As previously described, pQTLs are locations in the genome that contain one or more genetic variants associated with circulating protein levels. Genetic variants that are close to, or within the same gene that makes the protein are called cis-pQTLs, while those located distally to the protein-coding gene are called trans-pQTLs. The latter can be valuable in identifying novel regulatory pathways, whereas cis-pQTLs are of special interest because the variant is highly likely to affect protein levels by direct regulation of its gene.

When cis-pQTL data is combined with phenotypic data in a Mendelian Randomization (MR) analysis, it provides extremely strong evidence that the protein plays a causal role in the disease or biological process being studied, which is critically important for reliable drug target identification.
See the full size image
In terms of drug target selection, cis-pQTLs can be used as genetic instruments in a statistical method called Mendelian Randomization (MR), which can test the hypothesis that the protein molecule plays a causal role in disease risk by statistical testing of the genetically-regulated protein levels in relation to the biological outcome. The adoption of this approach by the scientific community has led to increasingly large-scale initiatives and collaborations.

SCALLOP, for example, is an independent, collaborative framework for the discovery and follow-up of genetic associations with proteins for researchers generating data using the Olink platform. The aim of the SCALLOP consortium is to identify novel molecular connections and protein biomarkers that are causal in diseases, and to date, 35 PIs from 28 research institutions have joined the effort, which now comprises summary level data for almost 70,000 patients and controls from 45 cohort studies.


Proteomics can complement genomics to identify new regulatory pathways, biomarkers, and drug targets, according to a panel of proteogenomics experts.

Read the article


Population scale proteomics accelerates the search for effective new drug targets

Dr. Chris Whelan (Chair and Principal Investigator of the UK Biobank – Pharma Proteomics Project) discusses how data from the UK Biobank – Pharma Proteomics Project has revealed new insights into associations between gene variants and protein concentrations enabling new causal biomarkers for diseases to be identified as well as new drug targets with higher probabilities of success.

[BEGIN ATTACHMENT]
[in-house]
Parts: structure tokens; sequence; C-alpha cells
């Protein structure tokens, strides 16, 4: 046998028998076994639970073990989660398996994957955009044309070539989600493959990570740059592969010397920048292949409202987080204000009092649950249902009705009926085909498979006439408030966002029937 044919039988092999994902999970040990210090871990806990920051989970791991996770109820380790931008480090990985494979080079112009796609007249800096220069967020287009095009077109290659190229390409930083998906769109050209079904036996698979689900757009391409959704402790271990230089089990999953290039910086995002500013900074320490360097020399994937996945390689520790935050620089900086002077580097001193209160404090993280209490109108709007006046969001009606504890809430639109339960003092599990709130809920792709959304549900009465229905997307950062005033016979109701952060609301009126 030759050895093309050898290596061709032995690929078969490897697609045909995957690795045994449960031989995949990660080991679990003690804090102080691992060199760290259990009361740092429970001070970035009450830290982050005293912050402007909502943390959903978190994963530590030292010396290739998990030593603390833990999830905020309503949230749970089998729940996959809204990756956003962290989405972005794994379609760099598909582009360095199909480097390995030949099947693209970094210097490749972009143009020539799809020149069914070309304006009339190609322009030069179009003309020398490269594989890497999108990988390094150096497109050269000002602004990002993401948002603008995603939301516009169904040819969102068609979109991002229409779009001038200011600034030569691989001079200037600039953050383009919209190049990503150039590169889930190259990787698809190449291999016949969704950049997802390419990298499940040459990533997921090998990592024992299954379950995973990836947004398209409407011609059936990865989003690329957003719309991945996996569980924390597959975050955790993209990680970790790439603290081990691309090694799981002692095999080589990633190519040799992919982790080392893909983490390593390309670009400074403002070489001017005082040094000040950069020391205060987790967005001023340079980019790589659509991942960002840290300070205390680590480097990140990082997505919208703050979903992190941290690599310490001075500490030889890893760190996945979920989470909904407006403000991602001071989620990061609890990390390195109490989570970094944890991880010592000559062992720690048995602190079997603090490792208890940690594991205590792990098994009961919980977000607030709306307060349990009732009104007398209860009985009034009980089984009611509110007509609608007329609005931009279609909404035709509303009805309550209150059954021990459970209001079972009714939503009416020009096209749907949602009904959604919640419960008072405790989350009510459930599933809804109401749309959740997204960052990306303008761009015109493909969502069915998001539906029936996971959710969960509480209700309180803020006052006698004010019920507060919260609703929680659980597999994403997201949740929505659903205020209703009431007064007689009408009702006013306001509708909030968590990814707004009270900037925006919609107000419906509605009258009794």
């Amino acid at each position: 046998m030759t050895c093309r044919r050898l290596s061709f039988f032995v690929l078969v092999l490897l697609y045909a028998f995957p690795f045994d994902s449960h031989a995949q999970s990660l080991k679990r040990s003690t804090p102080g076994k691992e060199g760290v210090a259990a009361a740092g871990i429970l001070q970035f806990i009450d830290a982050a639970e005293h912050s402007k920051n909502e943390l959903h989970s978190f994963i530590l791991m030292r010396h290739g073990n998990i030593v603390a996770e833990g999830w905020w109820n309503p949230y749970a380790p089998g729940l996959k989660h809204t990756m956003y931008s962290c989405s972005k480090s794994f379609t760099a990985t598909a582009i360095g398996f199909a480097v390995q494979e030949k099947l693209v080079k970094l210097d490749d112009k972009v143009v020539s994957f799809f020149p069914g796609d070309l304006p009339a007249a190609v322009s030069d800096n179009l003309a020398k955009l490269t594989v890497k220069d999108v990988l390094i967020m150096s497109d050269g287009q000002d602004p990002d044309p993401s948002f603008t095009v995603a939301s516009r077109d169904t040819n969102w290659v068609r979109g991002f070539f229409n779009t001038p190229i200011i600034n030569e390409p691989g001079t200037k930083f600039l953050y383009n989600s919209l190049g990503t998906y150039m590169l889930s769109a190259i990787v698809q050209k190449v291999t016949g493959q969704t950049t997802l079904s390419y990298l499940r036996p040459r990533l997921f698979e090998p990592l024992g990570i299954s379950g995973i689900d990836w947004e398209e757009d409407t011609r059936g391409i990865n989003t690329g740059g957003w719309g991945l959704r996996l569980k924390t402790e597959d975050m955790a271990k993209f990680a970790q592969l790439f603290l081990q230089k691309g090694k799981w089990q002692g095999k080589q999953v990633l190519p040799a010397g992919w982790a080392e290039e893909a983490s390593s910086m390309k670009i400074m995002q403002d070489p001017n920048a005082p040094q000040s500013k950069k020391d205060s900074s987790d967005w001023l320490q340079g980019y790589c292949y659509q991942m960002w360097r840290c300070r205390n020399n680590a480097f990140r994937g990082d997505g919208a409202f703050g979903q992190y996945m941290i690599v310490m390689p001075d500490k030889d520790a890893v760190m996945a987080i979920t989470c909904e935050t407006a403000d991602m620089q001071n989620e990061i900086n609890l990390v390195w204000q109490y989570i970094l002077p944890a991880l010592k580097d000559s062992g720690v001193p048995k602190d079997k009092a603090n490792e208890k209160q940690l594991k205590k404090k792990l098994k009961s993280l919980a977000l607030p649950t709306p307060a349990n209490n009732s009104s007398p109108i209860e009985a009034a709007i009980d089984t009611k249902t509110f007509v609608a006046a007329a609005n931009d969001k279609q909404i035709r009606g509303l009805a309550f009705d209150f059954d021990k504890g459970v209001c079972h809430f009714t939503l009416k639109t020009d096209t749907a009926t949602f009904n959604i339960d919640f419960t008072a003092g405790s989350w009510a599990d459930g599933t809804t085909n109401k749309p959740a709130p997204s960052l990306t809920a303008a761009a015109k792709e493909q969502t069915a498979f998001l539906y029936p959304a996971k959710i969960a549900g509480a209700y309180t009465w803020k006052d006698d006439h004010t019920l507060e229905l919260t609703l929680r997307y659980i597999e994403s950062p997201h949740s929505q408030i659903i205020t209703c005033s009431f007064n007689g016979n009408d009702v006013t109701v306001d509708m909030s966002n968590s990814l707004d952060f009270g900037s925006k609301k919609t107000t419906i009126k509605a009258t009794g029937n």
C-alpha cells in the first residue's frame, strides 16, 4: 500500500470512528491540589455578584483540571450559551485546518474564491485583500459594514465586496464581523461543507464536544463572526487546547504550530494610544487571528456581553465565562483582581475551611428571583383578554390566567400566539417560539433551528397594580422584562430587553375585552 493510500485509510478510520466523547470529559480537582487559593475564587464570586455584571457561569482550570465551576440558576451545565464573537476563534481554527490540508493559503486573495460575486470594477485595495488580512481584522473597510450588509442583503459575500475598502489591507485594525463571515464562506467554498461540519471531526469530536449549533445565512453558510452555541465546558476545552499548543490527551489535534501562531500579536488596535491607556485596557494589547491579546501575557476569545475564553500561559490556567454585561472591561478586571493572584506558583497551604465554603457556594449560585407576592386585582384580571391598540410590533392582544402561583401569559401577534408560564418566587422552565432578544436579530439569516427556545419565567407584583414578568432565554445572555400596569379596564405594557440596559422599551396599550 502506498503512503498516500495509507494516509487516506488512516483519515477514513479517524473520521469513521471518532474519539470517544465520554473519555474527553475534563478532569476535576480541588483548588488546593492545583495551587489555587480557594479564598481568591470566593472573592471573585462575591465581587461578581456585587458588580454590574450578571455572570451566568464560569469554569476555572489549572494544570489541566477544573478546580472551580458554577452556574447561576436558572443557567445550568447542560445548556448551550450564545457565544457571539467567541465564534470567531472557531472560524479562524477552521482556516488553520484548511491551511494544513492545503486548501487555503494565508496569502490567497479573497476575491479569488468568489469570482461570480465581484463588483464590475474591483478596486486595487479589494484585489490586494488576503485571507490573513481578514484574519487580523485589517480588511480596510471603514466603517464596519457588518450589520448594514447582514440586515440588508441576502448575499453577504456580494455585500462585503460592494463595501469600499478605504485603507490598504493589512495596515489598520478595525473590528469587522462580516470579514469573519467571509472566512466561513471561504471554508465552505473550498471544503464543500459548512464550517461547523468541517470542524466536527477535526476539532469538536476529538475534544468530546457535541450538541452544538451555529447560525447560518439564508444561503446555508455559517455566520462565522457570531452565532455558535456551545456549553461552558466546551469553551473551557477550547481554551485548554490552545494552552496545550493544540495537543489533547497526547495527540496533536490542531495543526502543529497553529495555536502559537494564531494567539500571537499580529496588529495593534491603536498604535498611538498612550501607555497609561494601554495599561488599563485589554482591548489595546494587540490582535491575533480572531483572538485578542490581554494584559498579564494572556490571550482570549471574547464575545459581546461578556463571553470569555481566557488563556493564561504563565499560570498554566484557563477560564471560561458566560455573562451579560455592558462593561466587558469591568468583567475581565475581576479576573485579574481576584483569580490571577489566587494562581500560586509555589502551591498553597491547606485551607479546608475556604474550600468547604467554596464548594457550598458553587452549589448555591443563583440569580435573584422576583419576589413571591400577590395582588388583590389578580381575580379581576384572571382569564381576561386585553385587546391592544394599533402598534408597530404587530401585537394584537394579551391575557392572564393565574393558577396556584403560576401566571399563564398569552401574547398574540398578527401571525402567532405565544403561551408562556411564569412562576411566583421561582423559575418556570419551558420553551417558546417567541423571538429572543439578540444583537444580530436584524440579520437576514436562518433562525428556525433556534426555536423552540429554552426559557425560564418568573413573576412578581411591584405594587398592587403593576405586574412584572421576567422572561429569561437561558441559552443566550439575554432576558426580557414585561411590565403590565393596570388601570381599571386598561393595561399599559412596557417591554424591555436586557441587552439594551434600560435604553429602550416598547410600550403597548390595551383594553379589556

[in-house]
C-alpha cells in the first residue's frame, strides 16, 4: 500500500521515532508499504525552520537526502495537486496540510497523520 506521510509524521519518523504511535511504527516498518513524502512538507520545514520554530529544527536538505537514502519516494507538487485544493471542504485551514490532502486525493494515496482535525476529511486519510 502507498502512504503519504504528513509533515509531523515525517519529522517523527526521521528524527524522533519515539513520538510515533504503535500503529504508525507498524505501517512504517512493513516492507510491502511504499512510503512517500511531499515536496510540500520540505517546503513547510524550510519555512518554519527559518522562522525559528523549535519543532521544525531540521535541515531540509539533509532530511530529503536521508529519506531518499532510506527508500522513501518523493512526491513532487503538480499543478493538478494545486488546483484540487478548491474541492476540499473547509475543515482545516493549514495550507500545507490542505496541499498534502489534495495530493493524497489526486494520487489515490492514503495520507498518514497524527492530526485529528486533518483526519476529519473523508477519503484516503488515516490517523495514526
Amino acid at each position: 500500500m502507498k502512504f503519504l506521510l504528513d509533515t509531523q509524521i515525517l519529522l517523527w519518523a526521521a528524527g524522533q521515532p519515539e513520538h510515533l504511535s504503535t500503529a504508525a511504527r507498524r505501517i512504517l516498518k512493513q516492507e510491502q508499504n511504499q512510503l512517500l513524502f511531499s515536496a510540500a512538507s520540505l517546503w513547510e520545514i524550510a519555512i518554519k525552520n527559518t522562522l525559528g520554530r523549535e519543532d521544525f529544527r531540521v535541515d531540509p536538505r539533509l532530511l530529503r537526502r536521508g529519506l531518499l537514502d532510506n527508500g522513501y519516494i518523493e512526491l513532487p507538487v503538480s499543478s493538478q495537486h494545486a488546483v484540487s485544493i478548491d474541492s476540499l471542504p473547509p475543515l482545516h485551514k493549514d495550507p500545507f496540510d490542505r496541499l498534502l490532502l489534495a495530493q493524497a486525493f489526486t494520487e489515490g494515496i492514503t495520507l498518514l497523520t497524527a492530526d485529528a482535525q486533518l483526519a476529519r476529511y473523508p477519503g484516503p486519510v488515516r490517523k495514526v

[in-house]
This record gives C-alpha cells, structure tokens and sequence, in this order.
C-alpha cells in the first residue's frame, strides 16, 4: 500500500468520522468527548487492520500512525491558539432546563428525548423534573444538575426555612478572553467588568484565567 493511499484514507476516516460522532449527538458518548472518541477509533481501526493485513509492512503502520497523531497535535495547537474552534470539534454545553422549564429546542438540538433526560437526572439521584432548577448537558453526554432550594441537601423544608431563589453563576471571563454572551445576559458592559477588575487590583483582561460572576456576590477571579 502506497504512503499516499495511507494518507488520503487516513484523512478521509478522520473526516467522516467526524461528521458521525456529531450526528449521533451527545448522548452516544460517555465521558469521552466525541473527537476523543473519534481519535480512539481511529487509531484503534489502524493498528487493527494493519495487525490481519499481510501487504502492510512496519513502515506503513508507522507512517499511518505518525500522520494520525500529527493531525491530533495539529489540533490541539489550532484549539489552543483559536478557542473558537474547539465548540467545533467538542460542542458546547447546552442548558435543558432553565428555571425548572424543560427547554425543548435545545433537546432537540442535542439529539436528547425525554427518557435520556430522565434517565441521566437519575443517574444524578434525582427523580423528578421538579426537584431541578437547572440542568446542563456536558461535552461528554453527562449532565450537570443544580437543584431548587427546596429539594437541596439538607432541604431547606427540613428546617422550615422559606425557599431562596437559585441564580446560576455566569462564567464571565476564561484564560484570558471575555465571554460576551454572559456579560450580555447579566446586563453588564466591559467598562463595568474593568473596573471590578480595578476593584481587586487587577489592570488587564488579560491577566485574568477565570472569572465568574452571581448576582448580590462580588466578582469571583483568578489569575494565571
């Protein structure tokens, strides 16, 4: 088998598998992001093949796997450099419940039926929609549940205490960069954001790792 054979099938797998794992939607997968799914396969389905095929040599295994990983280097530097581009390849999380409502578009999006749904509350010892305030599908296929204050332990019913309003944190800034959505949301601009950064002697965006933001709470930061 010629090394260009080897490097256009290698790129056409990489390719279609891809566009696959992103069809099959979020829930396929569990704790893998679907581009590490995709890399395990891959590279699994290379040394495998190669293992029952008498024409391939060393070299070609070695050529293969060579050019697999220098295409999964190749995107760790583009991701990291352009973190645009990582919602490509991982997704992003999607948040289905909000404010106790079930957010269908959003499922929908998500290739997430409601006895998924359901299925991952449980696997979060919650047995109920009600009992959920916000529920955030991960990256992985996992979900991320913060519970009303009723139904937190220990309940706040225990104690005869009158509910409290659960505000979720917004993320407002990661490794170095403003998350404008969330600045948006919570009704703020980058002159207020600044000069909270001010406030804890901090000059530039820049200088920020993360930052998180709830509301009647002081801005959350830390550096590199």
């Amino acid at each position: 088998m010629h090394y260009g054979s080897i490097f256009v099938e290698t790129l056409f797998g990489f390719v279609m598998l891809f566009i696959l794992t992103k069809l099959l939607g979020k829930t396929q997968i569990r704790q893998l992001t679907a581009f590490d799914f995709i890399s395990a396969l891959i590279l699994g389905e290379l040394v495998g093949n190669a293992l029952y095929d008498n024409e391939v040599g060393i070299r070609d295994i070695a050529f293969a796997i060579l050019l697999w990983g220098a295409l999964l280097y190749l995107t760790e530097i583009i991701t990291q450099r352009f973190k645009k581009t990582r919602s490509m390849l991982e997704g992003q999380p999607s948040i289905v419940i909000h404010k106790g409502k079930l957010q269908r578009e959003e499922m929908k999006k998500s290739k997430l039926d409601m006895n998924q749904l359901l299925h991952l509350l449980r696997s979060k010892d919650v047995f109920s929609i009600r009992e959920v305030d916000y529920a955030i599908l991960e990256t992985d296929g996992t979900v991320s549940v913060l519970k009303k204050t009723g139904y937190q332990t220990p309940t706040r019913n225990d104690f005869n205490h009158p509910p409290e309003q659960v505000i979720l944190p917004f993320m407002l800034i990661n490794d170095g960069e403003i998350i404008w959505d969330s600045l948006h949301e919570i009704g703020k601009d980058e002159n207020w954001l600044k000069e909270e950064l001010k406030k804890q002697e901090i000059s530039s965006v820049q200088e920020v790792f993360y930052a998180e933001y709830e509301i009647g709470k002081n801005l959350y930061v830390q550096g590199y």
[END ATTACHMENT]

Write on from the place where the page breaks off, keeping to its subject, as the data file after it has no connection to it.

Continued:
Watch the interview

Maintaining specificity in multiplex protein assays

Specificity and why it matters.

Proteomic technologies that enable the measurement of thousands of proteins at population scale have the potential to transform our understanding of human biology and drive future healthcare development. Gaining actionable insights and a deeper understanding of disease biology can only be achieved, however, if scientists can be confident that they are measuring the correct proteins.

Historically, protein detection methods suffered from an increasing level of cross-reactivity and non-specific signals as the multiplexing level increased. Olink’s PEA technology and exceptionally thorough, transparent validation procedures now ensure, however, that each assay robustly detects its intended protein target, even when measuring thousands of proteins simultaneously in complex biological samples.

This is important, as the misidentification of proteins can cause serious issues:

  • Misdirection of research progress due to incorrectly identified biomarkers
  • Erroneous associations of biological pathways with phenotypes and disease outcomes
  • Wasted time and resources resulting from misinformed study planning
  • Selection of invalid proteins or pathways as therapeutic targets, leading to expensive failures in drug development programs